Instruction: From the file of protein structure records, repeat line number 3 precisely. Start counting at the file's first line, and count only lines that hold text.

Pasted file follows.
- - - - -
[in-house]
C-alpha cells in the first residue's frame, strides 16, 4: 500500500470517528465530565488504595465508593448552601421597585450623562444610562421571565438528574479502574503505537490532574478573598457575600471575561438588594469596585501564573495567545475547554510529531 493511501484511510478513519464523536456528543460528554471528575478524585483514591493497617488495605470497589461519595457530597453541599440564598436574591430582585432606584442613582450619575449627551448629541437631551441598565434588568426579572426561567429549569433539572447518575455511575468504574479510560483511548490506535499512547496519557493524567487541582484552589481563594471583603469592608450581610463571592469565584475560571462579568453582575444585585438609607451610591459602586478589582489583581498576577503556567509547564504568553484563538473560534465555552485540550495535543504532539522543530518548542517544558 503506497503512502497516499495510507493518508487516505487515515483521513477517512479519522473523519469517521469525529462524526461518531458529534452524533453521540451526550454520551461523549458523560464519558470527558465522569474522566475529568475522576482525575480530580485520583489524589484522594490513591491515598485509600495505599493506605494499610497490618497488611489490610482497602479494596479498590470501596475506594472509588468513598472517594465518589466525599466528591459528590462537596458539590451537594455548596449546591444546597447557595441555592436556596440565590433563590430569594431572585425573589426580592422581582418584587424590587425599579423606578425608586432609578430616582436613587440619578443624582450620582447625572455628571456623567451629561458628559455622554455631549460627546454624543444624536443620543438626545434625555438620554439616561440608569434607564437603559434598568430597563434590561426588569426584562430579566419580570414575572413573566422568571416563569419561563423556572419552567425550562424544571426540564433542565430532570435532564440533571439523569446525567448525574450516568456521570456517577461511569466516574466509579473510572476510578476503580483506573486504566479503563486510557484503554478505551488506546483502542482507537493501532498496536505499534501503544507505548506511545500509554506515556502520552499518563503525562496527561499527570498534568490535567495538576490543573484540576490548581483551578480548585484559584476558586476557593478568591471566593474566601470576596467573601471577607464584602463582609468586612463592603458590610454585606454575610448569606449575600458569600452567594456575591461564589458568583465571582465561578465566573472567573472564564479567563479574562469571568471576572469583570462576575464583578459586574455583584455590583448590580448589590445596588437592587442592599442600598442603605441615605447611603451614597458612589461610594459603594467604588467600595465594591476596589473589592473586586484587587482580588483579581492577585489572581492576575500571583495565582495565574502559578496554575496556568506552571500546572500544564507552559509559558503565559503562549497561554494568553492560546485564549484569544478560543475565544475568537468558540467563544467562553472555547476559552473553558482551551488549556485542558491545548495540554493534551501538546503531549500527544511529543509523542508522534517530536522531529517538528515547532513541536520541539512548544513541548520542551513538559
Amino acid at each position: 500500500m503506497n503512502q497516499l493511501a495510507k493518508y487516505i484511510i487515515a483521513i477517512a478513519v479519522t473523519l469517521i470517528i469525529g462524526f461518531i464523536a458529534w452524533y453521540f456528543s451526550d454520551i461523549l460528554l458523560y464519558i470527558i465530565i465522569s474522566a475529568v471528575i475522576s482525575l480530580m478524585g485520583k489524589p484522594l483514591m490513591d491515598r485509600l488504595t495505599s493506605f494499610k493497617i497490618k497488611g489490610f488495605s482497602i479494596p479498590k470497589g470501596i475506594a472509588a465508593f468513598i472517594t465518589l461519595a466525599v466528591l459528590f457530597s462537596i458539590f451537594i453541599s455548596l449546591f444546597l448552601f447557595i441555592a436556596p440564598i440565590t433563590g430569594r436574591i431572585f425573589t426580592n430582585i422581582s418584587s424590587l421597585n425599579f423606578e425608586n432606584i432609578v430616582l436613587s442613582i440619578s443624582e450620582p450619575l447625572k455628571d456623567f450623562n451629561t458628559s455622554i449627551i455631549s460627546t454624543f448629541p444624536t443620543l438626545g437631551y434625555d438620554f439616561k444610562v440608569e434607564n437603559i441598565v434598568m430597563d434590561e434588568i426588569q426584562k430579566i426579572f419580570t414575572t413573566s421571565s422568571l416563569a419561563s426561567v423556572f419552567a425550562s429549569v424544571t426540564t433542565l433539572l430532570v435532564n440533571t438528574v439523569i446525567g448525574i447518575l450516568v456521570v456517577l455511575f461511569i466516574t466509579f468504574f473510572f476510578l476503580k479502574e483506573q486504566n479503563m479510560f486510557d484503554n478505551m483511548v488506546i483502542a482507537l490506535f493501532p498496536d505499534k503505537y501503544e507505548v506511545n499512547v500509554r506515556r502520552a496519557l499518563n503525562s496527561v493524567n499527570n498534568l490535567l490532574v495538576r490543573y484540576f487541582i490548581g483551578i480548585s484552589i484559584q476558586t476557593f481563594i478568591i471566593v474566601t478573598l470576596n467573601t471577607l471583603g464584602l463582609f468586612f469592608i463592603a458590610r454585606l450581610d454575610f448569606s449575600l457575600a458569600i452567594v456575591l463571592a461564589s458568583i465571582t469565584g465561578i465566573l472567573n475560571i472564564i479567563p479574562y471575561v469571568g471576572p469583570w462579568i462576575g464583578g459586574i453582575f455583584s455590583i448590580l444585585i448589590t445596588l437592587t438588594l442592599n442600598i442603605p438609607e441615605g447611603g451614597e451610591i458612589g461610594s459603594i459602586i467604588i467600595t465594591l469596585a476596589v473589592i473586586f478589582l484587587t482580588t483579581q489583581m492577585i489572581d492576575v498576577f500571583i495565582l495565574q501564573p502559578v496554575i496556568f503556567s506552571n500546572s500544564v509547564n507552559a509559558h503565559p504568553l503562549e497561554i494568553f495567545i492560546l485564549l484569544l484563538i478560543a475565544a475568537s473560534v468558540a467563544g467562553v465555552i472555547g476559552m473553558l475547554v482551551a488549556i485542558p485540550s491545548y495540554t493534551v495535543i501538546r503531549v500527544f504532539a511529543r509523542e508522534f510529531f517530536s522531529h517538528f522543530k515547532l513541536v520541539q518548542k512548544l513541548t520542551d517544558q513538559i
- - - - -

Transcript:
Amino acid at each position: 500500500m503506497n503512502q497516499l493511501a495510507k493518508y487516505i484511510i487515515a483521513i477517512a478513519v479519522t473523519l469517521i470517528i469525529g462524526f461518531i464523536a458529534w452524533y453521540f456528543s451526550d454520551i461523549l460528554l458523560y464519558i470527558i465530565i465522569s474522566a475529568v471528575i475522576s482525575l480530580m478524585g485520583k489524589p484522594l483514591m490513591d491515598r485509600l488504595t495505599s493506605f494499610k493497617i497490618k497488611g489490610f488495605s482497602i479494596p479498590k470497589g470501596i475506594a472509588a465508593f468513598i472517594t465518589l461519595a466525599v466528591l459528590f457530597s462537596i458539590f451537594i453541599s455548596l449546591f444546597l448552601f447557595i441555592a436556596p440564598i440565590t433563590g430569594r436574591i431572585f425573589t426580592n430582585i422581582s418584587s424590587l421597585n425599579f423606578e425608586n432606584i432609578v430616582l436613587s442613582i440619578s443624582e450620582p450619575l447625572k455628571d456623567f450623562n451629561t458628559s455622554i449627551i455631549s460627546t454624543f448629541p444624536t443620543l438626545g437631551y434625555d438620554f439616561k444610562v440608569e434607564n437603559i441598565v434598568m430597563d434590561e434588568i426588569q426584562k430579566i426579572f419580570t414575572t413573566s421571565s422568571l416563569a419561563s426561567v423556572f419552567a425550562s429549569v424544571t426540564t433542565l433539572l430532570v435532564n440533571t438528574v439523569i446525567g448525574i447518575l450516568v456521570v456517577l455511575f461511569i466516574t466509579f468504574f473510572f476510578l476503580k479502574e483506573q486504566n479503563m479510560f486510557d484503554n478505551m483511548v488506546i483502542a482507537l490506535f493501532p498496536d505499534k503505537y501503544e507505548v506511545n499512547v500509554r506515556r502520552a496519557l499518563n503525562s496527561v493524567n499527570n498534568l490535567l490532574v495538576r490543573y484540576f487541582i490548581g483551578i480548585s484552589i484559584q476558586t476557593f481563594i478568591i471566593v474566601t478573598l470576596n467573601t471577607l471583603g464584602l463582609f468586612f469592608i463592603a458590610r454585606l450581610d454575610f448569606s449575600l457575600a458569600i452567594v456575591l463571592a461564589s458568583i465571582t469565584g465561578i465566573l472567573n475560571i472564564i479567563p479574562y471575561v469571568g471576572p469583570w462579568i462576575g464583578g459586574i453582575f455583584s455590583i448590580l444585585i448589590t445596588l437592587t438588594l442592599n442600598i442603605p438609607e441615605g447611603g451614597e451610591i458612589g461610594s459603594i459602586i467604588i467600595t465594591l469596585a476596589v473589592i473586586f478589582l484587587t482580588t483579581q489583581m492577585i489572581d492576575v498576577f500571583i495565582l495565574q501564573p502559578v496554575i496556568f503556567s506552571n500546572s500544564v509547564n507552559a509559558h503565559p504568553l503562549e497561554i494568553f495567545i492560546l485564549l484569544l484563538i478560543a475565544a475568537s473560534v468558540a467563544g467562553v465555552i472555547g476559552m473553558l475547554v482551551a488549556i485542558p485540550s491545548y495540554t493534551v495535543i501538546r503531549v500527544f504532539a511529543r509523542e508522534f510529531f517530536s522531529h517538528f522543530k515547532l513541536v520541539q518548542k512548544l513541548t520542551d517544558q513538559i